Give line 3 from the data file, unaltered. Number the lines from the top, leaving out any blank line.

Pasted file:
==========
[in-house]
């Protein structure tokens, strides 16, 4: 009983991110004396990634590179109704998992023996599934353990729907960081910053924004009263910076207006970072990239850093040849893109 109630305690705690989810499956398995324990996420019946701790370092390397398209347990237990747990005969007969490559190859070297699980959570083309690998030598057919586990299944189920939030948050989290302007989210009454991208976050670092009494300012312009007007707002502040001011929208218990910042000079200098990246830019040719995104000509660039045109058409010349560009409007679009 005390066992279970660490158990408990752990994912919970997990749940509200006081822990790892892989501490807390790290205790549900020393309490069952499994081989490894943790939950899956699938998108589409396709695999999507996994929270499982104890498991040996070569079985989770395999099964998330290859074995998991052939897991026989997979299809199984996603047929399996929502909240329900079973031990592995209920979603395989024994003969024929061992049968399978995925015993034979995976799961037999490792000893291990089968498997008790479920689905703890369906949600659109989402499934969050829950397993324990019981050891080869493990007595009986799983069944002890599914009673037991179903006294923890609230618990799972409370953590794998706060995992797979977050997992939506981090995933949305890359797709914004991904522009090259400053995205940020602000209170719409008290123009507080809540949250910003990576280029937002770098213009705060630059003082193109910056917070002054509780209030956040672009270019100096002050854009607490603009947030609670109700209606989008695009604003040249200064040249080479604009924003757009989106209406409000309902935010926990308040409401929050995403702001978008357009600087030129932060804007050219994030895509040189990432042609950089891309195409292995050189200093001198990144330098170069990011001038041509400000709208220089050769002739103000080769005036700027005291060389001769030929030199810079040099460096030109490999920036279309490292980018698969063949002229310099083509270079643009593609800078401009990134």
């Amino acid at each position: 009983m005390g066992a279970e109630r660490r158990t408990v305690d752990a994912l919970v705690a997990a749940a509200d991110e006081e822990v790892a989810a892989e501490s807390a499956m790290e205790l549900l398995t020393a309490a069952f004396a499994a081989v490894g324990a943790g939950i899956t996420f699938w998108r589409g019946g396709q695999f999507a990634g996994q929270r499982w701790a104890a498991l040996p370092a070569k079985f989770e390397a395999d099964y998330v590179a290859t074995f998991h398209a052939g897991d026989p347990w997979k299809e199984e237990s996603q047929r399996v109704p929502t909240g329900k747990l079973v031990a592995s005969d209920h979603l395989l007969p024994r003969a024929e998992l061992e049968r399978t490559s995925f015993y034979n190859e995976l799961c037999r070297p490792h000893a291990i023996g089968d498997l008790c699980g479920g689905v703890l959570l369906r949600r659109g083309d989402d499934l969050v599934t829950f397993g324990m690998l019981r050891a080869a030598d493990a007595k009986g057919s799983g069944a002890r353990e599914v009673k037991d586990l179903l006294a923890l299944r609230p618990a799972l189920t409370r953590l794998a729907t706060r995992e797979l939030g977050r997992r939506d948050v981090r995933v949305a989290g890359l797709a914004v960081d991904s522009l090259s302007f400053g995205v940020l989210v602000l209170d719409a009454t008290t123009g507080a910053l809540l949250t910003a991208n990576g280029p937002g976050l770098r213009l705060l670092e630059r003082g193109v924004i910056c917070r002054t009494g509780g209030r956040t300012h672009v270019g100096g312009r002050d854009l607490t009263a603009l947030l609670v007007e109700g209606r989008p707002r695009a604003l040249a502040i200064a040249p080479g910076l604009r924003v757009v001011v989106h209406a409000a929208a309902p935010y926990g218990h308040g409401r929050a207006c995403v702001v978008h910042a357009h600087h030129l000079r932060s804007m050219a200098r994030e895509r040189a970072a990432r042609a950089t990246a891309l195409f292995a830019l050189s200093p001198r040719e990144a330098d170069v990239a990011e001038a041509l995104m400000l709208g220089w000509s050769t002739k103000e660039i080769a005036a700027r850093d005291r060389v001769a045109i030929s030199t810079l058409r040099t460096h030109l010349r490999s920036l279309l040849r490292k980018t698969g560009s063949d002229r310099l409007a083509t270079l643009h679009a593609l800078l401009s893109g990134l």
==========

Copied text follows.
């Amino acid at each position: 009983m005390g066992a279970e109630r660490r158990t408990v305690d752990a994912l919970v705690a997990a749940a509200d991110e006081e822990v790892a989810a892989e501490s807390a499956m790290e205790l549900l398995t020393a309490a069952f004396a499994a081989v490894g324990a943790g939950i899956t996420f699938w998108r589409g019946g396709q695999f999507a990634g996994q929270r499982w701790a104890a498991l040996p370092a070569k079985f989770e390397a395999d099964y998330v590179a290859t074995f998991h398209a052939g897991d026989p347990w997979k299809e199984e237990s996603q047929r399996v109704p929502t909240g329900k747990l079973v031990a592995s005969d209920h979603l395989l007969p024994r003969a024929e998992l061992e049968r399978t490559s995925f015993y034979n190859e995976l799961c037999r070297p490792h000893a291990i023996g089968d498997l008790c699980g479920g689905v703890l959570l369906r949600r659109g083309d989402d499934l969050v599934t829950f397993g324990m690998l019981r050891a080869a030598d493990a007595k009986g057919s799983g069944a002890r353990e599914v009673k037991d586990l179903l006294a923890l299944r609230p618990a799972l189920t409370r953590l794998a729907t706060r995992e797979l939030g977050r997992r939506d948050v981090r995933v949305a989290g890359l797709a914004v960081d991904s522009l090259s302007f400053g995205v940020l989210v602000l209170d719409a009454t008290t123009g507080a910053l809540l949250t910003a991208n990576g280029p937002g976050l770098r213009l705060l670092e630059r003082g193109v924004i910056c917070r002054t009494g509780g209030r956040t300012h672009v270019g100096g312009r002050d854009l607490t009263a603009l947030l609670v007007e109700g209606r989008p707002r695009a604003l040249a502040i200064a040249p080479g910076l604009r924003v757009v001011v989106h209406a409000a929208a309902p935010y926990g218990h308040g409401r929050a207006c995403v702001v978008h910042a357009h600087h030129l000079r932060s804007m050219a200098r994030e895509r040189a970072a990432r042609a950089t990246a891309l195409f292995a830019l050189s200093p001198r040719e990144a330098d170069v990239a990011e001038a041509l995104m400000l709208g220089w000509s050769t002739k103000e660039i080769a005036a700027r850093d005291r060389v001769a045109i030929s030199t810079l058409r040099t460096h030109l010349r490999s920036l279309l040849r490292k980018t698969g560009s063949d002229r310099l409007a083509t270079l643009h679009a593609l800078l401009s893109g990134l």